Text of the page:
Momentum is a funny thing. Once you catch it, it can be like a long wave you can ride on. Once you lose it, it can take forever to find it again. This is true of the fitness of our bodies or our churches or our habits. The key? To keep at it, and don’t quit. Fake it till you make it. This journal entry I wrote back on January 22, 2007 was of encouragement to me today. I hope it will be to you.
The body is a funny thing. It gets into ruts and rhythms. For the longest time, my weight has hovered in the low 190s, and even in times of little eating bursts, it quickly resets back. Then around mid-December, the real holiday eating took over and for a good month, it was eat, drink and be merry for tomorrow we die.
A week or so ago, Jan and I applied the brakes. She has a new love interest in her life named Tony (Horton), who’s created a program called P-90 and I’m getting on the bandwagon to a degree. I’ve even started a “food log” to start to get a handle on my eating habits (akin to a budget). So for 4 days, I’ve been reasonably good, keeping the calories down and balanced – yet my weight hasn’t budged a bit (still 196-197 range). Not a quick recovery this time. Whassup? My thought is that once you set the body’s engine to fire in a certain way, that it must take awhile to reset the sucker. So rather than be discouraged, I’m going to lower my shoulders and press in even harder.
I imagine the same is true of church life. It too gets into ruts and rhythms. When we were growing for those five or six years at Grace, the momentum was real, and it seemed to perpetuate itself. Once the boulder starts, it just kept on going. But now we’re stuck – going on ‘3½ years of tribulation’, as it were – and resetting the church’s metabolism seems futile. Yet like a body, if you apply yourself to healthy habits, the change will come. It must come. Exercise, strengthen the lean muscle, trim the fat – things should turn. We had our second quarterly meeting last night – and I was struck by the number of positive steps we have taken, the outreach efforts that will be taken, and yet it seems we have so little to show for it these first six months. Perhaps there is encouragement to be taken from the good apostle Tony Horton.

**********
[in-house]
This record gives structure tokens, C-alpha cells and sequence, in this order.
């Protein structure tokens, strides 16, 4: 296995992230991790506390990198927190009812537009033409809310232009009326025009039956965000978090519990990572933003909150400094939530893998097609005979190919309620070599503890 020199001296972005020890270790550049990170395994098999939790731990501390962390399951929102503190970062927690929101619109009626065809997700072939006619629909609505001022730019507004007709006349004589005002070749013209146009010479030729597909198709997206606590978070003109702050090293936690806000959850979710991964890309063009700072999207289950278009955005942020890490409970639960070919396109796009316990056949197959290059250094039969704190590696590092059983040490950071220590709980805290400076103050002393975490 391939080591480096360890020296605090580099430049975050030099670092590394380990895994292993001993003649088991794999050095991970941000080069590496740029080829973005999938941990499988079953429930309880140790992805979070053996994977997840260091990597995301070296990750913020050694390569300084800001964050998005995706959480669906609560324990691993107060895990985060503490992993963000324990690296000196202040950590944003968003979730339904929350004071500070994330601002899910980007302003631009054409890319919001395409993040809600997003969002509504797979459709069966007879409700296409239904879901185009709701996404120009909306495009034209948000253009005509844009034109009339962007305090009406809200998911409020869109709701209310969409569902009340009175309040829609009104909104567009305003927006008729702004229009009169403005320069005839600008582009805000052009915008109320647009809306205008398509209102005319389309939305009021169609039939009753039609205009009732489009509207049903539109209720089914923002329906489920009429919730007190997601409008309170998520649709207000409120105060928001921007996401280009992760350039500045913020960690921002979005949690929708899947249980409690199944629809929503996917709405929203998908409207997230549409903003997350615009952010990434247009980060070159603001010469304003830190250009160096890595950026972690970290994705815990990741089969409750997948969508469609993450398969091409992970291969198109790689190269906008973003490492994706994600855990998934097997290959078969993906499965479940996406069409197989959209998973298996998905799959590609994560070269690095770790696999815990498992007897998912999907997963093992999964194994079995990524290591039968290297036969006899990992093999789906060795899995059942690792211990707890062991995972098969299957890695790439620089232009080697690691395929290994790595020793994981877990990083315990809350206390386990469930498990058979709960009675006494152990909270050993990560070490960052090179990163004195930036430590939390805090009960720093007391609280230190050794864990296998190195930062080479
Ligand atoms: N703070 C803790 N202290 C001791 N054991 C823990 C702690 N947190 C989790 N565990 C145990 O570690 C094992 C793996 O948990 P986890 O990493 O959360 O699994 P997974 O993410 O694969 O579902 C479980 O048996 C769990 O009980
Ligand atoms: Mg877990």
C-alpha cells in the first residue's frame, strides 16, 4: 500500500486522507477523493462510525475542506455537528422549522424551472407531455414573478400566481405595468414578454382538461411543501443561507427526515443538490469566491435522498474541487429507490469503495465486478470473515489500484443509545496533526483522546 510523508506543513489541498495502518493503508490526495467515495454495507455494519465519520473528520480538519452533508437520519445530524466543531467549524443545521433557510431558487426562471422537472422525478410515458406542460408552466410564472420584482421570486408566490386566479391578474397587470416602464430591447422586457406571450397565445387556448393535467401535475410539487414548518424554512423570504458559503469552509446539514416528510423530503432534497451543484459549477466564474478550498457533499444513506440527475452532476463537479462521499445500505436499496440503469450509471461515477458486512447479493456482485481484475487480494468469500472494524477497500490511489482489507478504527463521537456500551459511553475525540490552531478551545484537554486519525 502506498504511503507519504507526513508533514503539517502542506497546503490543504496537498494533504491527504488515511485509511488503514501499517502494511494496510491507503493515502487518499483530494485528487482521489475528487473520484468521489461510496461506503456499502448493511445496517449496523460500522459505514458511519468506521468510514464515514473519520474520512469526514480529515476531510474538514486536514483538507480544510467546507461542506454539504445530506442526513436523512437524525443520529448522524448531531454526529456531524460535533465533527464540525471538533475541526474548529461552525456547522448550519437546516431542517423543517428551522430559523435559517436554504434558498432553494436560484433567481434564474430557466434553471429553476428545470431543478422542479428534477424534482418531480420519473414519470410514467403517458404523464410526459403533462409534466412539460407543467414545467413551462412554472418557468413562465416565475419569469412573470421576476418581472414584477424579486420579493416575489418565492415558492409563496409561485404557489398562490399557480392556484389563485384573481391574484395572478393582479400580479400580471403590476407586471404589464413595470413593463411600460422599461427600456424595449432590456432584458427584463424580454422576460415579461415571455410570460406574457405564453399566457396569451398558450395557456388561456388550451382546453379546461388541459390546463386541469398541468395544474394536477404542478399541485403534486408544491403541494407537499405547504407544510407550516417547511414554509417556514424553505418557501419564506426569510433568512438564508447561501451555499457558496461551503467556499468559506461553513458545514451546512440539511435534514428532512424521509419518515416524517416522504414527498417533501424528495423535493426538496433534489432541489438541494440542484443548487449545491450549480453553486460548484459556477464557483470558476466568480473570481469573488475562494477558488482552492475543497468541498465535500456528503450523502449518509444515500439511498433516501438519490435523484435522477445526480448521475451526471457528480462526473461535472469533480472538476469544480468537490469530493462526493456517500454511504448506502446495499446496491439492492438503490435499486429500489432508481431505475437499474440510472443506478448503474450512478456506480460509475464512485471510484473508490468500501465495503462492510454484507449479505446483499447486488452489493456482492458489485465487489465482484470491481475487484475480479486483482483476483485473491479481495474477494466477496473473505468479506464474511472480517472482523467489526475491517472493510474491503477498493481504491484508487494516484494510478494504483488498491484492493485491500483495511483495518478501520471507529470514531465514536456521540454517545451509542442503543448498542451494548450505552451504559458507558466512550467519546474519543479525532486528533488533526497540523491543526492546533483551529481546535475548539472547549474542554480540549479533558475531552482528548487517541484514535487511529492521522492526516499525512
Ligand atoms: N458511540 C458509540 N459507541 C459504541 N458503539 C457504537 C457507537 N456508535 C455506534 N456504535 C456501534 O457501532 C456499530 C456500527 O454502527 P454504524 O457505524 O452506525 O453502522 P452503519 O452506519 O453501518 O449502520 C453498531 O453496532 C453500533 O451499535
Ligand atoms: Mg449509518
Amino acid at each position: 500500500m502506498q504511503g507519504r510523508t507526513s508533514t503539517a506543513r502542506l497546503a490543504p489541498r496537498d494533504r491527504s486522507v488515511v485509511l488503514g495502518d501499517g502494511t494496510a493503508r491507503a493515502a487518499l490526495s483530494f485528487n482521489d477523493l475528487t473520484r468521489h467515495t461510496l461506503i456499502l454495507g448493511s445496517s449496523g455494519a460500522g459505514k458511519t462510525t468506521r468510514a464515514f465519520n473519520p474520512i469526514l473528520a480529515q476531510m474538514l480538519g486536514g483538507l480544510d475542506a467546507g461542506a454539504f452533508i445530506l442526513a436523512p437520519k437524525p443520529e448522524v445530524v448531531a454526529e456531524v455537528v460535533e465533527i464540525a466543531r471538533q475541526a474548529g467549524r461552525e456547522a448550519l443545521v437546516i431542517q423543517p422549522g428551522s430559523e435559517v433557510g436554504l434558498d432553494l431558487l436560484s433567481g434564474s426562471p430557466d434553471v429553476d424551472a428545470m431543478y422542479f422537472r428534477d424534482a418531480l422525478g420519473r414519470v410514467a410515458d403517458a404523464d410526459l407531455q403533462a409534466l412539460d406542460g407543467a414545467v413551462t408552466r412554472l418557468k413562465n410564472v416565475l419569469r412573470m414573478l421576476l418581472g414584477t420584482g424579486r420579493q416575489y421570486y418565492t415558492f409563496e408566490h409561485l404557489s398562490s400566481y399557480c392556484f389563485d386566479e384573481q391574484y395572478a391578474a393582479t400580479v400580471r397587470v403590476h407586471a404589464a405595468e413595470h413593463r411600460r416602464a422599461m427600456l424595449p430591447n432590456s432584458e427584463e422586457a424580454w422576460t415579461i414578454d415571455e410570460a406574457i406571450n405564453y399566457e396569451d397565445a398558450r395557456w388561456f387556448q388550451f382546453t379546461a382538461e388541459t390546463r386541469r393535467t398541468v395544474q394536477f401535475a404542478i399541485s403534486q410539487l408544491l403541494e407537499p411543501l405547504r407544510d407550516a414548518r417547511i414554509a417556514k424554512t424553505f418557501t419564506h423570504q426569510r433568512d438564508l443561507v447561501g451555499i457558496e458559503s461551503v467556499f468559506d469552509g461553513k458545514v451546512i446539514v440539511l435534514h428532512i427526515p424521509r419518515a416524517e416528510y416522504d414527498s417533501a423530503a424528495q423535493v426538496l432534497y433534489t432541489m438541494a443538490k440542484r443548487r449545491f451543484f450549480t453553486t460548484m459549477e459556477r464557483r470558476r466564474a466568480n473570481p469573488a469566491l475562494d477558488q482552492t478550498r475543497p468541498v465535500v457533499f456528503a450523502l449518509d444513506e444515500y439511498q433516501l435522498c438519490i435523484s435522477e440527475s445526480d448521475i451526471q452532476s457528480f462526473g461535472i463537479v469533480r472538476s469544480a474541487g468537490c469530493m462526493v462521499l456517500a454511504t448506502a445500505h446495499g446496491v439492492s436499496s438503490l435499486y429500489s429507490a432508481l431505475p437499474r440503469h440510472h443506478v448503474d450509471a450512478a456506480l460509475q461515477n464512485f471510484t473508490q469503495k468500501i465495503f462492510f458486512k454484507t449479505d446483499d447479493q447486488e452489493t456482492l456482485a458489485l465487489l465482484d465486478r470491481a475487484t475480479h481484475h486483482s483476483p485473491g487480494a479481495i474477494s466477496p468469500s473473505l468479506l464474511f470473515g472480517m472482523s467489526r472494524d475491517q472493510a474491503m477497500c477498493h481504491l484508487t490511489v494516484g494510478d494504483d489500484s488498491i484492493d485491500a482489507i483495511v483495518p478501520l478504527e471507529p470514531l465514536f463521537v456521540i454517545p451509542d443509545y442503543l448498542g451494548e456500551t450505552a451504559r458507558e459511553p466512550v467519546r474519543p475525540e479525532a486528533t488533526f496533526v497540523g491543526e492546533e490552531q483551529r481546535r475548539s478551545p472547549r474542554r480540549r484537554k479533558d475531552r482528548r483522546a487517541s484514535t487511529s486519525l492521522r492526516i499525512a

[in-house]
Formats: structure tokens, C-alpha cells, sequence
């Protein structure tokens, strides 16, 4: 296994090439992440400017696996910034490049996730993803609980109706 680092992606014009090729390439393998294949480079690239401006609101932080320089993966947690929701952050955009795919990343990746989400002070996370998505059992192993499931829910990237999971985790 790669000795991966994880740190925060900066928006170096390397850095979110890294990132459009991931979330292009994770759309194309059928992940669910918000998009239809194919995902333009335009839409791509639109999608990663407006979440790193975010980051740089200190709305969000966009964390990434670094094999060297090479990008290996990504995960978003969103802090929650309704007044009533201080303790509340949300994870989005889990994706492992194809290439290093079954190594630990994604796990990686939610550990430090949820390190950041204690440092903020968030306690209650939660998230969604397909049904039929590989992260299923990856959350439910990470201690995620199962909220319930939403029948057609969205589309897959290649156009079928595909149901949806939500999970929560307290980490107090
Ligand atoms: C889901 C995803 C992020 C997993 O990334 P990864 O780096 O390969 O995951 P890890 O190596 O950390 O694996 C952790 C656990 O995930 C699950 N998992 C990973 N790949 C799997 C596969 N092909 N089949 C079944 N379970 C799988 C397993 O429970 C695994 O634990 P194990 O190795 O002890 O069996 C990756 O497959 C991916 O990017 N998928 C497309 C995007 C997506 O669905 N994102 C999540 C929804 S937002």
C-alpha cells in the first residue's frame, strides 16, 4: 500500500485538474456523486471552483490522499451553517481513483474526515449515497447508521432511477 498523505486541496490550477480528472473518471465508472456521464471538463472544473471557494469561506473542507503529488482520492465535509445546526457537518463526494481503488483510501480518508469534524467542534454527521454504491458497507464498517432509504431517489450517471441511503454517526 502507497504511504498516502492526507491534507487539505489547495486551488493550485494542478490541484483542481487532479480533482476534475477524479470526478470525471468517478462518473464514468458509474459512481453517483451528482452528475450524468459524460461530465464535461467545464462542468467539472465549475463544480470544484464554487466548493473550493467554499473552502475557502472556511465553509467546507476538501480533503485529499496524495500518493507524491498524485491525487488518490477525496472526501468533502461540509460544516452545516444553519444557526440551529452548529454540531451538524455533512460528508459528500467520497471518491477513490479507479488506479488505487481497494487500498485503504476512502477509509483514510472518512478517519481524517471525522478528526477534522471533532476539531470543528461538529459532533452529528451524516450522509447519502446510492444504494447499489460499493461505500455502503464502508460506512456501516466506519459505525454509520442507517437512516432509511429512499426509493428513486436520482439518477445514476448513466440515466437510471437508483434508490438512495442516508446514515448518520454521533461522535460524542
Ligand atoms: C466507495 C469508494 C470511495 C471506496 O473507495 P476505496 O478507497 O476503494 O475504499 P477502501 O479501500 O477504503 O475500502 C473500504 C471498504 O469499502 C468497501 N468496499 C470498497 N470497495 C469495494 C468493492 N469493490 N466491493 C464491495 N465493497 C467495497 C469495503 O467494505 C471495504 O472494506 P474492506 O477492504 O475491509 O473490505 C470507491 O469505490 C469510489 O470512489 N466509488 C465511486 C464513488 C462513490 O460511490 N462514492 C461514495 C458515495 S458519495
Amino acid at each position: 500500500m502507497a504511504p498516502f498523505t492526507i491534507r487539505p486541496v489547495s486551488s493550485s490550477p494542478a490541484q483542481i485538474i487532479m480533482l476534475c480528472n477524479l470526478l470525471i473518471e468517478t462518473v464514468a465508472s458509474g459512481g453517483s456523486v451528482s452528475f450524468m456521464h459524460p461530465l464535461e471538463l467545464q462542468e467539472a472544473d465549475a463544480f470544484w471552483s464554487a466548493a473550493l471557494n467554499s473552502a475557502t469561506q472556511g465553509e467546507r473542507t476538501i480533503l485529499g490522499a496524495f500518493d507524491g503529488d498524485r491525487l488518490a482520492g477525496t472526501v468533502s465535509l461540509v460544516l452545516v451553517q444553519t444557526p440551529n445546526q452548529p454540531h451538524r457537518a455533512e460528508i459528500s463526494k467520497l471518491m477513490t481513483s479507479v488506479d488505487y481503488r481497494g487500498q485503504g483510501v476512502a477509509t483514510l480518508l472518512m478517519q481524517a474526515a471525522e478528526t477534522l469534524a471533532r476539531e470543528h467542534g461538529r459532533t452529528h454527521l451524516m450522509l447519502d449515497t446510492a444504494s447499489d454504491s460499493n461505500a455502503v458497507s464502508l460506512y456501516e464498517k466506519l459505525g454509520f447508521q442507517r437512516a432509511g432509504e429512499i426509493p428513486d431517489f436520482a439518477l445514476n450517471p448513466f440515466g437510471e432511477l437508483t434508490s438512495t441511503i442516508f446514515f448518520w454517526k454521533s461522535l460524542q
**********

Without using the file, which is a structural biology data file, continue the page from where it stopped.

And let me draw one more lesson in encouragement from Peyton Manning. For years he has been the NFL’s most talented quarterback, and for years now, he has fallen short of consummating his talent in the Super Bowl, usually because of the New England Patriots. So there he was yesterday toward the end of the first half in the AFC Championship finding himself down 21-3. He could have packed it in and allowed the weight of history, of fate, of inevitability to roll over him.
But he kept applying himself, kept pressing, kept at it – and he took his boys down the field at the end of the first half and they managed a field goal out of it. A sliver of light. A small beginning.
They got the ball first in the second half, drove the field again, and punched it in. They did it again next time, and tied the score. Then a setback. A long Patriot return set them up for an easy touchdown drive, 28-21. Well we tried boys. We made it respectable. Right? Nope. Manning led his team on yet another touchdown drive. The Patriots answered with a field goal. Manning refused to stop, and with 3 minutes left, found a way to cross the goal line again, and the Colts had shrugged off the boulderous monkey from their back.
So you just can’t quit. You just can’t give it up. In writing, in ministry, you must lower your shoulder and press on. If God forbids you to cross the Jordan at this juncture, then get your nose smack back up against the shore.